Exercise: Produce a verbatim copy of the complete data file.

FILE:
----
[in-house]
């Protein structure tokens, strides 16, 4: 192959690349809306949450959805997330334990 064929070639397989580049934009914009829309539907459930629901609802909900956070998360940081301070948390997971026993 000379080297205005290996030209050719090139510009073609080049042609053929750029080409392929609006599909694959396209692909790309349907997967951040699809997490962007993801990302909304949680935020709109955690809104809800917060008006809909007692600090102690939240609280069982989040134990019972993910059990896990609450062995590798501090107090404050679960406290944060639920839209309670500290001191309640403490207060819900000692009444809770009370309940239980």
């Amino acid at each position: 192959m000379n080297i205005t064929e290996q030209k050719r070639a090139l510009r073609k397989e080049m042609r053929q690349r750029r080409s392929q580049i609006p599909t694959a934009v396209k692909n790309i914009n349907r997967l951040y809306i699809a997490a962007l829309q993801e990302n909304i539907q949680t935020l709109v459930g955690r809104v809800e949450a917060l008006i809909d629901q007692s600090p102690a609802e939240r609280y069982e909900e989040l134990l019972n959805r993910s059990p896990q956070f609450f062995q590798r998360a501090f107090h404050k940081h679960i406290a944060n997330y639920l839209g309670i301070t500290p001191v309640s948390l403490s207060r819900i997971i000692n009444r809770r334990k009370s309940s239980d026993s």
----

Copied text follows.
[in-house]
């Protein structure tokens, strides 16, 4: 192959690349809306949450959805997330334990 064929070639397989580049934009914009829309539907459930629901609802909900956070998360940081301070948390997971026993 000379080297205005290996030209050719090139510009073609080049042609053929750029080409392929609006599909694959396209692909790309349907997967951040699809997490962007993801990302909304949680935020709109955690809104809800917060008006809909007692600090102690939240609280069982989040134990019972993910059990896990609450062995590798501090107090404050679960406290944060639920839209309670500290001191309640403490207060819900000692009444809770009370309940239980």
């Amino acid at each position: 192959m000379n080297i205005t064929e290996q030209k050719r070639a090139l510009r073609k397989e080049m042609r053929q690349r750029r080409s392929q580049i609006p599909t694959a934009v396209k692909n790309i914009n349907r997967l951040y809306i699809a997490a962007l829309q993801e990302n909304i539907q949680t935020l709109v459930g955690r809104v809800e949450a917060l008006i809909d629901q007692s600090p102690a609802e939240r609280y069982e909900e989040l134990l019972n959805r993910s059990p896990q956070f609450f062995q590798r998360a501090f107090h404050k940081h679960i406290a944060n997330y639920l839209g309670i301070t500290p001191v309640s948390l403490s207060r819900i997971i000692n009444r809770r334990k009370s309940s239980d026993s």